If AustinAutoLeasing.com were the domain in question, then that’s one check for the home team in the right direction, hopefully leading towards a purchase.

I STRONGLY caution you to not use Google ads as the deciding the factor. Often times, I’ve seen domains have ads to no end, but show low to no signs of actual search traffic in Google Keyword Planner (hint, hint).

And if they do show signs, then the cost-per-click for the given keywords contained in the expired domain are pennies on the dollar and not worth my time or money to flip or develop.

Is the domain popular and trending?

The last and final check I make if the auction hasn’t already expired is whether or not a domain is trending.

As I mentioned at the start of this post, I often Google Trends as the first stop in expired domain consideration before executing the previous two steps.

I do this because I watch hundreds of expired domain auctions daily. It becomes a bit of a hassle to complete the first two steps when you only have 10-15 minutes to decide (if I didn’t spot the domain earlier).

So, Google Trends helps me to evaluate and somewhat valuate whether or not a domain is trending and undervalued.

A key attribute of Google Trends I pay close attention to is the “Interest over time”. As defined by Google, it is the following:

Interest over time numbers represent search interest relative to the highest point on the chart for the given region and time. A value of 100 is the peak popularity for the term. A value of 50 means that the term is half as popular. Likewise a score of 0 means the term was less than 1% as popular as the peak.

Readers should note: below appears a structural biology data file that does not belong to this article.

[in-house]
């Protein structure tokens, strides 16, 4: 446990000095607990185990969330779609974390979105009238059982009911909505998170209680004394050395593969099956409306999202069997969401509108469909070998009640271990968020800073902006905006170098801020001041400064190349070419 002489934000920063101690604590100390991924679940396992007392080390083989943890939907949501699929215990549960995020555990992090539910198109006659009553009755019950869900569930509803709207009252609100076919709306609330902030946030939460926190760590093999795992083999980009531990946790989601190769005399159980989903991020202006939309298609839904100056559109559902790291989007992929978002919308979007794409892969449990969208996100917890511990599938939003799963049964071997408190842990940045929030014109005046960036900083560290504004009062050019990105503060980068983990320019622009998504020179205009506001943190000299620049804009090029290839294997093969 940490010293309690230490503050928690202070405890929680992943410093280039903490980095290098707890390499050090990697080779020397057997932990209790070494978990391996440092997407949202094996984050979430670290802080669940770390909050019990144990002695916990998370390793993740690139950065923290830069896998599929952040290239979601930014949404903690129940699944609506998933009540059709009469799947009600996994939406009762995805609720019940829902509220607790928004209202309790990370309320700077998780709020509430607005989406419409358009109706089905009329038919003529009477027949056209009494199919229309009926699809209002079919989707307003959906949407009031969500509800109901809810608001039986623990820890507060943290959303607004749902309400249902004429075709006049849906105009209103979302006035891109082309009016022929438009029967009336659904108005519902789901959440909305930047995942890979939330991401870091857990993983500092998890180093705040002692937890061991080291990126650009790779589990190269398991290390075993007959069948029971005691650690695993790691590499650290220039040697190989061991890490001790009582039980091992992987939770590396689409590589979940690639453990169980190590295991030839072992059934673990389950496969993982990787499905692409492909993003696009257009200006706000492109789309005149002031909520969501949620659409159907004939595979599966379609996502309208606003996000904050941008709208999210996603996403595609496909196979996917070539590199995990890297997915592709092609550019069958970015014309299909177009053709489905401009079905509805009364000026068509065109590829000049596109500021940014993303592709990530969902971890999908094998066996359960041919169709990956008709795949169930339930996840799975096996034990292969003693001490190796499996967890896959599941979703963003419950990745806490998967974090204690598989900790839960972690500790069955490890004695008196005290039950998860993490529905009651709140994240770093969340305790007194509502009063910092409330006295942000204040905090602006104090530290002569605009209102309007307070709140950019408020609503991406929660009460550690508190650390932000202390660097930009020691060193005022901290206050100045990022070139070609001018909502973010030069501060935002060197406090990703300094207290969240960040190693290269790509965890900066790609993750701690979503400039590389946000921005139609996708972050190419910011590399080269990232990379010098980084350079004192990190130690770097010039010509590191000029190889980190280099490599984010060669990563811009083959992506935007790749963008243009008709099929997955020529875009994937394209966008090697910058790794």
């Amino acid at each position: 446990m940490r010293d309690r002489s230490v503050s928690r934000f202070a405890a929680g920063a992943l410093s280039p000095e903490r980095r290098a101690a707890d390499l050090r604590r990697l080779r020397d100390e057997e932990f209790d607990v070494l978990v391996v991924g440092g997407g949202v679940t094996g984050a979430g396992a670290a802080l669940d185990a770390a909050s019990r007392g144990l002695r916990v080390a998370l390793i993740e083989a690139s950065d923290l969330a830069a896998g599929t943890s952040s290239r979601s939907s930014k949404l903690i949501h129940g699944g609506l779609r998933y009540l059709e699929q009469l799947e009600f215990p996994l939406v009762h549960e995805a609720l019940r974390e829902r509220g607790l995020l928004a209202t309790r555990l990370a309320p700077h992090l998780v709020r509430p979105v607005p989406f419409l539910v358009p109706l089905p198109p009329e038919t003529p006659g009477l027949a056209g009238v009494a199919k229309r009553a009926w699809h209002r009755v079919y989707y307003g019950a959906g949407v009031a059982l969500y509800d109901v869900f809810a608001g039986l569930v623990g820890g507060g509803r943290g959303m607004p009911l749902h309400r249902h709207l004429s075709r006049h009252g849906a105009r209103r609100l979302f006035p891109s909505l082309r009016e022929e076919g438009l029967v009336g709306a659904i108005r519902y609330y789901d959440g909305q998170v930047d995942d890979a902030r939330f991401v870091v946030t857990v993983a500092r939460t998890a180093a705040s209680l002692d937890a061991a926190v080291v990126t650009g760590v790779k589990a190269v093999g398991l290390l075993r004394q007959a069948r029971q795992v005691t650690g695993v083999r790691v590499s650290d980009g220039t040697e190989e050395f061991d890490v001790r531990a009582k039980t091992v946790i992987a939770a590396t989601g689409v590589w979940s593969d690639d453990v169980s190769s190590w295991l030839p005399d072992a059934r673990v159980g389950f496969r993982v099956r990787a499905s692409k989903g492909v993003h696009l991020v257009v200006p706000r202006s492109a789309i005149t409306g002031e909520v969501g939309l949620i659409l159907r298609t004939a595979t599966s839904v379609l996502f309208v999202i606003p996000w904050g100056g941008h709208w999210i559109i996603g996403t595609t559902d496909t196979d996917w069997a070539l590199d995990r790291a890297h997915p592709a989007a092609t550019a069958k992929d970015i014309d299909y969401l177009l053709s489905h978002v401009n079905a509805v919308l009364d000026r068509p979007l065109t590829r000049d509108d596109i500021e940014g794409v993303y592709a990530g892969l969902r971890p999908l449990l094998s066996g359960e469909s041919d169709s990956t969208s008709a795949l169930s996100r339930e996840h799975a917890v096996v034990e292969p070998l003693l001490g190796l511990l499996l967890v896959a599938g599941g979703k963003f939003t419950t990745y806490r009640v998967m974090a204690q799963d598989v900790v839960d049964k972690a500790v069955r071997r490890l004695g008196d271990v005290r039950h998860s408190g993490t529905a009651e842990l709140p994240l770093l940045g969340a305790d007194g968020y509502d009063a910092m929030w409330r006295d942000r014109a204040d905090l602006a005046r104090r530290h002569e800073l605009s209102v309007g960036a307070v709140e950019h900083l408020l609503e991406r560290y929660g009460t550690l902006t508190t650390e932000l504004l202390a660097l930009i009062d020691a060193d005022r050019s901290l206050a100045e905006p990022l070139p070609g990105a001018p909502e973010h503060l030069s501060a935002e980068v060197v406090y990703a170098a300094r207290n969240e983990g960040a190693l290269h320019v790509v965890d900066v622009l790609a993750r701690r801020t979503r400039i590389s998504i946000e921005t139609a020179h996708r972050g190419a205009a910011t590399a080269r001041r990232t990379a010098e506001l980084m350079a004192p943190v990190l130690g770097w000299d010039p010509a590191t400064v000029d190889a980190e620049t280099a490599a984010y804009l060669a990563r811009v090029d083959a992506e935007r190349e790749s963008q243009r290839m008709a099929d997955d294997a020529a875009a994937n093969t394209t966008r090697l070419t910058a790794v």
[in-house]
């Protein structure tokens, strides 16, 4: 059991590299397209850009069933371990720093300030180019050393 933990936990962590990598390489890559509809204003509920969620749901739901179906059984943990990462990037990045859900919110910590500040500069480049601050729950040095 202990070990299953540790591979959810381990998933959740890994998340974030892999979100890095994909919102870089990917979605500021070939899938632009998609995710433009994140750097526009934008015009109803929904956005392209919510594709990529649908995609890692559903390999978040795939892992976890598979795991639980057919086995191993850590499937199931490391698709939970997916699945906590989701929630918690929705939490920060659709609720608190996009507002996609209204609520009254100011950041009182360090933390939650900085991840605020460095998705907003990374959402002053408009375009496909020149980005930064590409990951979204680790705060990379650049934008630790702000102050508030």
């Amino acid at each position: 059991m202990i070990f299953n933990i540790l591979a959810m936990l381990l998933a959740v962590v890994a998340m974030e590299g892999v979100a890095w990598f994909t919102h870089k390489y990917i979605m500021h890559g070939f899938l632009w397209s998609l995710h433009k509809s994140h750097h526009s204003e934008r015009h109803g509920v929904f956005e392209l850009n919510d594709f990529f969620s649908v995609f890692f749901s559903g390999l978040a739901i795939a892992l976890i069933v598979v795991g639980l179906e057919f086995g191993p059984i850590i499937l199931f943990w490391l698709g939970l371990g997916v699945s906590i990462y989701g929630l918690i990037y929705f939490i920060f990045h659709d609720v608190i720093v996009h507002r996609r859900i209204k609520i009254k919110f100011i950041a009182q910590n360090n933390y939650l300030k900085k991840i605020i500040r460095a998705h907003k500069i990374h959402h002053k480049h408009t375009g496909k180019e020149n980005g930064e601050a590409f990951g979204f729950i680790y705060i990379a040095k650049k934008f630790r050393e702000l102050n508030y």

I often value expired domains that are trending 50 or more, using 55 as my baseline trend over time, as domains eligible for bid or purchase.

Anytime a domain is trending more than 60, I’ll likely bid. Anytime a domain trends more than 75, then I’m in for purchasing that domain.

Using our first example, Austin Series, you’ll see that it trends below the 50 threshold I’ve set:

Austin Series with Google Trends

As for AustinAutoLeasing.com, which was showing Google Ads, you’ll see that has no trend at all.

And to think we were excited and giddy because it had ads, yet data reveals that this domain doesn’t have much search traffic, if any at all.

Austin Auto Leasing with Google Trends

And to show a few more simple examples for comparison’s sake, here’s what a seasonal trending keyword looks like (see below).  This is the trend for “Austin Air Conditioning”:

Austin Air Conditioning with Google Trends

And below is what a steady, popular, and trending keyword for “Austin Homes” looks like:

Austin Homes with Google Trends

Lastly, there are a quite few things to watch for and aspectswhen using Google Trends:

  • Pay close attention to domains that are seasonal trends with trending timeline.
  • Pay close attention to the timeline, region, categories and type of search entering and comparing keywords.
  • AND BE CAREFUL ABOUT NEWS CYCLE DOMAINS. They will often trend well, but die off quicker than you can bid, win and receive the domain in your account.

Those are a few tips, but watch my tutorial video below as I introduce and share logic used to evaluate and consider domains, both expired and hand registration domains.

Again, this is not the definitive decision maker for purchase, but one of 5-6 tools I use to quickly determine whether I should invest time and money, or simply pass on the domain opportunity.

Enjoy and do let me know if you have any questions.

Written by Alvin Brown
He's an experienced and passionate serial entrepreneur, founder and publisher of Kickstart Commerce. Alvin possesses a great love for startups dominating their market using profitable digital strategies for greater commerce.